As the impacts of climate change – from wildfires to flooding – become impossible to ignore, calls to adapt our economy are joined by calls to remove and store existing carbon dioxide, a process known as carbon drawdown. In response, market actors have launched profitable ventures in mechanical-chemical carbon dioxide removal (CDR) and sought government support. But just how effective and sustainable are these ventures?

In a recently published paper, New School for Social Research PhD candidate Andreas Lichtenberger and co-author June Sekera, Director of the Public Economy Project at the New School’s Heilbroner Center for Capitalism, review the literature on carbon dioxide removal and find that the use of public funds to subsidize commercial CDR is often counterproductive. They argue that governments should instead approach carbon reduction as a public service.

The paper focuses on the two CDR options which have gained the most legislative traction: point-source capture and direct air capture, which together the authors term “industrial carbon removal” (ICR). The authors review and discuss the effectiveness of each ICR method, asking whether it removes more CO2 than it emits, determining its resource usage at scale as well as its biophysical impacts.

Fig. 1 Full life cycle. Pathways associated with industrial carbon removal (ICR). (Image elaborated from Wikipedia entry on carbon capture and utilization and from Stewart and Haszeldine 2014.) 

The paper reveals that commercial ICR methods incentivized by governments emit more CO2 than they remove and thus do not meet the needs of atmospheric CO2 reduction. Some studies have found ICR methods (both point-source capture and direct air capture) to be net CO2 reductive through methodological choices by ignoring aspects of the process (like the fact that captured CO2 is primarily used for oil production) or assuming low-or zero-carbon power. The authors also find inadequate literature examining the resource usage and biophysical impacts of ICR methods at a significant scale.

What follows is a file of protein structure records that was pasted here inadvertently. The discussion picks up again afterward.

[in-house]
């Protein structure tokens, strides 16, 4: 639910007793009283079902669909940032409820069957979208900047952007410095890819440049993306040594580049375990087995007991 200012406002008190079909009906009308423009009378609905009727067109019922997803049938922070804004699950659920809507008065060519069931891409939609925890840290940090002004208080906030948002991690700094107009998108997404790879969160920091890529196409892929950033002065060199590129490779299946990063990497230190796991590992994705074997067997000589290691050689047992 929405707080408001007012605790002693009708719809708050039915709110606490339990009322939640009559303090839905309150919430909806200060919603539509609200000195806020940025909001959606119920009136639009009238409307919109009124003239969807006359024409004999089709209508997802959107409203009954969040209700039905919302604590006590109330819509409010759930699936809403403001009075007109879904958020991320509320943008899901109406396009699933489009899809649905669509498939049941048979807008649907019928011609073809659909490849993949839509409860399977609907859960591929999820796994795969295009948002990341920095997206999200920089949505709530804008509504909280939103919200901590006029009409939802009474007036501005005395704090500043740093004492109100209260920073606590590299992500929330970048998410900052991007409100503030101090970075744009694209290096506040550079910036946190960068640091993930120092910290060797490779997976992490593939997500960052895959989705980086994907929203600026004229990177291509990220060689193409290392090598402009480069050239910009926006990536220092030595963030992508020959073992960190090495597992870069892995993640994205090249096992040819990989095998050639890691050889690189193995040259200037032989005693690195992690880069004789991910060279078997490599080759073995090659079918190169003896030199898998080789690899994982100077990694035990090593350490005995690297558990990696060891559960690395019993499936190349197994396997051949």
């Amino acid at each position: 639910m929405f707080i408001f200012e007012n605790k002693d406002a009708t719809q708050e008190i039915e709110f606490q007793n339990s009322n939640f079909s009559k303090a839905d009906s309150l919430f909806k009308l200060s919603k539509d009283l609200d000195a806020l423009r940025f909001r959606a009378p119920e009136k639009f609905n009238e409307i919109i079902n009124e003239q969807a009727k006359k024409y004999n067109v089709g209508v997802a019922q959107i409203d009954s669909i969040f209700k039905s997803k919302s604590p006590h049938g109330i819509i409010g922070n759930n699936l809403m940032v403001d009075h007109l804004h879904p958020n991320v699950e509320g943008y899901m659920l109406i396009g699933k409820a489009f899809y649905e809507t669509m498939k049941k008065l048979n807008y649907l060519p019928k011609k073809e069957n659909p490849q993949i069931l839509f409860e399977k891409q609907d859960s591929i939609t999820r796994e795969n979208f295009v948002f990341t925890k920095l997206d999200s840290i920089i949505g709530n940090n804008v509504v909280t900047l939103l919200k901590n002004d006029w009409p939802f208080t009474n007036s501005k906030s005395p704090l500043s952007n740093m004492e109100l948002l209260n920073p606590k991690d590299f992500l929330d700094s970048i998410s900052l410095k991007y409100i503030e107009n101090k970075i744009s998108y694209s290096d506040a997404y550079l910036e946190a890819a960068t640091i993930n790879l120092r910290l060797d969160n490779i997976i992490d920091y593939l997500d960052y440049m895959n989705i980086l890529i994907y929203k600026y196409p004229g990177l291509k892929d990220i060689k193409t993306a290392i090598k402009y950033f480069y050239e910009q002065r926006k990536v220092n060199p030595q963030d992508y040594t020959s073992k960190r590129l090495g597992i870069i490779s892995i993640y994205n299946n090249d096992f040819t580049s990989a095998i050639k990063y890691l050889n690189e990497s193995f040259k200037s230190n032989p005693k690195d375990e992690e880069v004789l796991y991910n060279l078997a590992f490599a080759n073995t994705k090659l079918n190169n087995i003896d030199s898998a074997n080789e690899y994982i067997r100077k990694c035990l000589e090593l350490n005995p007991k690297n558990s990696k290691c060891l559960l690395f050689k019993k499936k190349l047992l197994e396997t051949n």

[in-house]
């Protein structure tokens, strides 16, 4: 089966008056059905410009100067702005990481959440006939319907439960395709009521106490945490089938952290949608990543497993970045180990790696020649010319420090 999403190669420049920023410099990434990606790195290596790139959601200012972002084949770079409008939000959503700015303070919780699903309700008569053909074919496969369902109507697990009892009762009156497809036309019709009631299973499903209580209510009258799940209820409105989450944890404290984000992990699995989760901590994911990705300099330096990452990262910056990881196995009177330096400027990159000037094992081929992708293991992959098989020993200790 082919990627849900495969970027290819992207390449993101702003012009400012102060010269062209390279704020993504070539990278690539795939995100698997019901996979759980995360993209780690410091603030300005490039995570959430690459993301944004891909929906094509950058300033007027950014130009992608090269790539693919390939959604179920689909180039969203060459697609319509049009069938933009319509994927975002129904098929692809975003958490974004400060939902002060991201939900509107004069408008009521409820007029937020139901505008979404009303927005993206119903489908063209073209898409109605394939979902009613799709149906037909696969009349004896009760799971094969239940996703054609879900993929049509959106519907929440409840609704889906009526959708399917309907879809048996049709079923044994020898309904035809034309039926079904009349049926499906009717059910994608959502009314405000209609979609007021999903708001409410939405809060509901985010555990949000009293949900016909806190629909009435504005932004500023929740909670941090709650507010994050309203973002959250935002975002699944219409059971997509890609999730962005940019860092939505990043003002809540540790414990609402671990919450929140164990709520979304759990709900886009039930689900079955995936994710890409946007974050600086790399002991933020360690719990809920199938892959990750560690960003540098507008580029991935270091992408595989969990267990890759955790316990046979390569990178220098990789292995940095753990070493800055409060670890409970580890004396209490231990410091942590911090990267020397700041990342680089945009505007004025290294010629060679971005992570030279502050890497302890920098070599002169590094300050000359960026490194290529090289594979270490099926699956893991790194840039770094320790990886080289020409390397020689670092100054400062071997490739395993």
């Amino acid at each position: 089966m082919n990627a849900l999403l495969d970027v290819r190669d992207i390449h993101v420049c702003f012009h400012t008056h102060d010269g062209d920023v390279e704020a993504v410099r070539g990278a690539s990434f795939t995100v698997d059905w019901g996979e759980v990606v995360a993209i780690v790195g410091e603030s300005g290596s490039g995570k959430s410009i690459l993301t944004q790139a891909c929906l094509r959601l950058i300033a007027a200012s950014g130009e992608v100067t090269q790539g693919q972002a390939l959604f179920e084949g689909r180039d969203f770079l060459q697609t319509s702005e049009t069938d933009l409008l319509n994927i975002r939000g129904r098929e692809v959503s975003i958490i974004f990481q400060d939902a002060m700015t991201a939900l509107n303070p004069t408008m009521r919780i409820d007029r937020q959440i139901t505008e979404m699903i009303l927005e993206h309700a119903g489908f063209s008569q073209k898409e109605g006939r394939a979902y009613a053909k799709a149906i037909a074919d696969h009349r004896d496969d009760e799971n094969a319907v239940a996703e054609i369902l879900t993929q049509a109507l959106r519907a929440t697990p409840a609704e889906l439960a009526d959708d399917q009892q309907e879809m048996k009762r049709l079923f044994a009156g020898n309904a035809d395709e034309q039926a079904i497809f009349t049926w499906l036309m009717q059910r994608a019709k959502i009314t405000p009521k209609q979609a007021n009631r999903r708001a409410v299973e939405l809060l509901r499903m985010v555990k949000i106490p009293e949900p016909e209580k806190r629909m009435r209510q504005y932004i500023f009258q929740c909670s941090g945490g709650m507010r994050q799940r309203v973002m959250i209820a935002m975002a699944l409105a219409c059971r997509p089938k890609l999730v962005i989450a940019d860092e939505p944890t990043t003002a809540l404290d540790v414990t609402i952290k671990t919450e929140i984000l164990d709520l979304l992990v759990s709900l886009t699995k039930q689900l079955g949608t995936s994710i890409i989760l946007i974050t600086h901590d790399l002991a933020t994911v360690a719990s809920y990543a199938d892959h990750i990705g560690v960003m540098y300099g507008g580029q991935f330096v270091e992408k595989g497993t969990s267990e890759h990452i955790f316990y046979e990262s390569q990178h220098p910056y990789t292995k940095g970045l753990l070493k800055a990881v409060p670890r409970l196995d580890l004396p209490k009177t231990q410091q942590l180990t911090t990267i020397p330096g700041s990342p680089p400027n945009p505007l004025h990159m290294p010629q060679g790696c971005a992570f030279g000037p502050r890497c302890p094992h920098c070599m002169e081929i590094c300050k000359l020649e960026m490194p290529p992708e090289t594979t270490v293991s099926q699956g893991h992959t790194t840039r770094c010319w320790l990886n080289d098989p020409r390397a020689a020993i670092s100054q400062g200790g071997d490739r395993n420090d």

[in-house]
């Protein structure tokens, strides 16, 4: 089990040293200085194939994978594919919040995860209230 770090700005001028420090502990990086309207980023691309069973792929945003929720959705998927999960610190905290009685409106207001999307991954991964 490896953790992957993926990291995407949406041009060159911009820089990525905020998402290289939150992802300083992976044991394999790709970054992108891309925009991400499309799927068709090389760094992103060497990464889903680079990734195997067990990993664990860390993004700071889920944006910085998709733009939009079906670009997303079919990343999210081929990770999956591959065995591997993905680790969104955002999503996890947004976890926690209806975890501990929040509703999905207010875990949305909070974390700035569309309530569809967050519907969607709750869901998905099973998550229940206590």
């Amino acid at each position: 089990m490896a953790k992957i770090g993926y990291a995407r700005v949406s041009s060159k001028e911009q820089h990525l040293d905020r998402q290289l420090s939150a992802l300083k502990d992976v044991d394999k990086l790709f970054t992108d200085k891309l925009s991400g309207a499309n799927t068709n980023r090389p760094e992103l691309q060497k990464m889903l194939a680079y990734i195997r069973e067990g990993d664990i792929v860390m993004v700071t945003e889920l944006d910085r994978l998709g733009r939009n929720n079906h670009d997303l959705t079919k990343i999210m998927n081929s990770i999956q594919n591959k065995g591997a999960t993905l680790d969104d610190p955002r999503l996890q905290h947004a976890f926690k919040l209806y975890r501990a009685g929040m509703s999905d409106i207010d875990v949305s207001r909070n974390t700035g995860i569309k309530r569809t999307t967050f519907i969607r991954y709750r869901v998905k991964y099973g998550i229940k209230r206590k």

The review shows that scientific literature does not support the use of public funds to subsidize commercial development and deployment of ICR, and that policy decisions have thus far been finance-driven, not science-driven. Instead, the authors recommend that governments approach atmospheric carbon reduction as a public service, like water treatment or waste disposal, because storage – not sale – of captured CO2 is the only way to achieve a true reduction of the gas.

Research from SCEPA economists studying the economic impacts of climate change and mitigation policies show green bonds have great potential to help countries across the world increase environmental investments and reach emission targets.

Willi Semmler, NSSR’s Arnhold Professor of International Cooperation and Development, says his students reflect the spirit of the time and can play an active role in shaping the world of the future.

A recent article from Intereconomics, co-authored by Willi Semmler, director of SCEPA’s Economics of Climate Change project, argues that as governments struggle to regain economic strength amid the coronavirus pandemic, reconstruction programs must initiate the great green transition.